Sat Nav Bad Day

In March 1998, High Court Judge Lord Justice Brown threw a claim out of court by the Police against a motorist who was caught using a Radar Detector. The Police claimed that under the Wireless Telegraphy Act of 1949, the motorist was illegally using the device. The Judge ruled that the Radar Detector did not actually receive any intelligible police information and that the Detector was only picking up the presence of radar and not any information within it. This case set a precedent and made the use of Radar Detectors legal in the UK. To over-rule this judgement, the Road Safety Act 2006 specifically bans the use of radar and laser detectors. Most drivers are happy with this situation. They know where cameras are because a fair processing notice is in place (to comply with principle 1 of the DPA) and this is usually a picture of an old fashioned camera recognised by millions. Even the mobile cameras that travel to different locations have their way of delivering an FPN although it is usually found on the web rather than in situ.

So we’re relatively happy. We know where all the speed cameras are and we see them in map books, on the net; We hear about mobile cameras on local radio and TV and we’re cool about it. We buy our TomToms and justify using them saying “it’s just an electronic version of publicly available database”. Then we go to France on holiday.

Since decree n°2012-3 was introduced on 3 January 2012 it has been illegal to be warned about the position of fixed or mobile speed cameras while you are driving in France. If your sat nav has this function and you continue to use the service, you risk a fine of up to €1500. Even if the device is switched off and not operational the possession of such witchcraft is the work of the devil. Ken Russell would have loved to have made a film about it. Good old data subjects from Blighty being thwarted by sneaky foreigners not even bothering to use Schedule 2 (6) just ignoring the rights of individuals and worse disapplying the Subject Information Provisions.

Initially this sounds quite tough. There have been discussions on the web, advice from motoring lobbys and horror stories of motorists having their boot searched by a bold gendarme emerging triumphantly from black plastic sacks of dirty washing with an old device and demanding instant payment of a fine. There is also the other view that the law is unenforceable; that Gendarmes cannot search for satnavs, cannot operate them if they see one as it is technically a computer and their common law powers don’t extend to interrogating them, they cannot check your smart phone for that app you downloaded for free…

The truth naturally lies in the middle. There’s been discussions between french satnav manufacturers and government (one french firm feared 2,000 job losses) and they’ve come up with a concept of danger zones. Instead of listing cameras they list danger zones where there may be a hazard (such as a level crossing or a school or where people might speed) and the satnav can issue a warning of the danger.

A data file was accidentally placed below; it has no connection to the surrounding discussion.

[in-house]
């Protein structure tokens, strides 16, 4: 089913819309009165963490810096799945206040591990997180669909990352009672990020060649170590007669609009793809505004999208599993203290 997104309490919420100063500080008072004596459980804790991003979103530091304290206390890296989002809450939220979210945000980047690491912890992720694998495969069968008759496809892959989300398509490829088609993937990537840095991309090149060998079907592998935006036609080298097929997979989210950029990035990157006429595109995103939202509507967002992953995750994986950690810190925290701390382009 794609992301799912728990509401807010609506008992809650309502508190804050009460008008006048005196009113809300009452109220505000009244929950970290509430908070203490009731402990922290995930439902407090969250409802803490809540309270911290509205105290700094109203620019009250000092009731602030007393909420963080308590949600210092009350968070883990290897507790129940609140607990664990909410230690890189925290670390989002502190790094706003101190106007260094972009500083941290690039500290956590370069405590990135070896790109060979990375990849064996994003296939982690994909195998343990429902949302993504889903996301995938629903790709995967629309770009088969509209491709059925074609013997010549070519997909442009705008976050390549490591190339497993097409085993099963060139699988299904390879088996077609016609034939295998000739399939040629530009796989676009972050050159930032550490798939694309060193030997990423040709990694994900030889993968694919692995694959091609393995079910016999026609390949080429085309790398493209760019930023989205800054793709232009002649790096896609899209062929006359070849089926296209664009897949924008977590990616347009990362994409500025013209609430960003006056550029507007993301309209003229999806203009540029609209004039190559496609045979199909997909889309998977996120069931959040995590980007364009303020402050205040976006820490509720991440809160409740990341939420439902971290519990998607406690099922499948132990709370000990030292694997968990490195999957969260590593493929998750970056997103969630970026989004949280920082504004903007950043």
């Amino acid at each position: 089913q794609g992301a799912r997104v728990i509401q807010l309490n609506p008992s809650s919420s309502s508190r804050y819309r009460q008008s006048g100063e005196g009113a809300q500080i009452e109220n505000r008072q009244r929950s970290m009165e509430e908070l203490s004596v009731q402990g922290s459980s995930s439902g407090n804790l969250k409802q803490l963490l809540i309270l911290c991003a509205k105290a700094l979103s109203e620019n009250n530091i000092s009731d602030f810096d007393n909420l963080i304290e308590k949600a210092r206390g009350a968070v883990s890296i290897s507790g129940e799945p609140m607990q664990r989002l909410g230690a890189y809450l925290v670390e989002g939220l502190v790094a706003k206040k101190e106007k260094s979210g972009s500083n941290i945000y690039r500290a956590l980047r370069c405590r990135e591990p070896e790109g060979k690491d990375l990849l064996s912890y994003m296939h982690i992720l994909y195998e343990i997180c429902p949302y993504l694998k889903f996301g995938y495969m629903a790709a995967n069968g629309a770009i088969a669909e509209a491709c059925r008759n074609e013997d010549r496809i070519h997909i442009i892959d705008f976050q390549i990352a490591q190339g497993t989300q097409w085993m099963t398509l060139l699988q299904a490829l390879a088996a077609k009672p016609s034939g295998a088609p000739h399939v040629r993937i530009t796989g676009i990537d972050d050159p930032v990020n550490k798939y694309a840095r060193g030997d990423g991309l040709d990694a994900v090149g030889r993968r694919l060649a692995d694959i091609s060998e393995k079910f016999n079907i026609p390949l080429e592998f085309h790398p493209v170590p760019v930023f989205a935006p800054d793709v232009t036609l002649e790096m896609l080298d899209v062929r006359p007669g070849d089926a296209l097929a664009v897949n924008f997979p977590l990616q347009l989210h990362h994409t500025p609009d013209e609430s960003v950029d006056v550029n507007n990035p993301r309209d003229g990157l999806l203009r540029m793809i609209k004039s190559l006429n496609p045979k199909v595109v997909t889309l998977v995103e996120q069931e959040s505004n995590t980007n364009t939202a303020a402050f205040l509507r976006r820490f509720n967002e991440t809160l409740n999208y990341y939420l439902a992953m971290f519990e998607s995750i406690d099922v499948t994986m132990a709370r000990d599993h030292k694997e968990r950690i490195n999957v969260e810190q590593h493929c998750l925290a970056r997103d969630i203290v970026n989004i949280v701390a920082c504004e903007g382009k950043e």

The french authorities meanwhile are pushing ahead with a programme of taking down existing signs warning of cameras; they are setting up new cameras and not telling drivers where they are and generally acting very french. Pah! I spit on your schedule 2 requirement.

Other solutions suggested in hyperspace include modifying your satnav camera POIs and labelling them lay bys. (or transport caffs); Registering your car in Lithuania; Buying your next satnav from France and specifying UK maps…(although we did hear that french spoken instructions interpret M25 as Monsieur Vingt Cinq) or exploring Germany which has excellent weissbier and many ancient castles.


A speed camera is un radar (pronounced rad – ah).
A satnav is a GPS (pronounced shay pay ess)
Zones of danger – zits noirs
Breathalyser is un alcooltest (did we forget to tell you that by law you must carry two of these in your car as well as a dayglo yellow vest for each passenger)

Useful phrases

  • Bordelle de merde, espece de radar
  • Fer cryin’ out loud a bloody speed camera
  • Est-ce qu’il y a une brasserie independante dans ce trou a rat, j’ai envie d’une biere?
  • Please direct me to a real ale pub if you have one in this dump of a town.
  • Va te faire cuire un oeuf, sale gendarme.
  • I don’t agree with you officer.

Bonnes Vacances!

Author: actnowtraining

Act Now Training is Europe's leading provider of information governance training, serving government agencies, multinational corporations, financial institutions, and corporate law firms. Our associates have decades of information governance experience. We pride ourselves on delivering high quality training that is practical and makes the complex simple. Our extensive programme ranges from short webinars and one day workshops through to higher level practitioner certificate courses delivered online or in the classroom.

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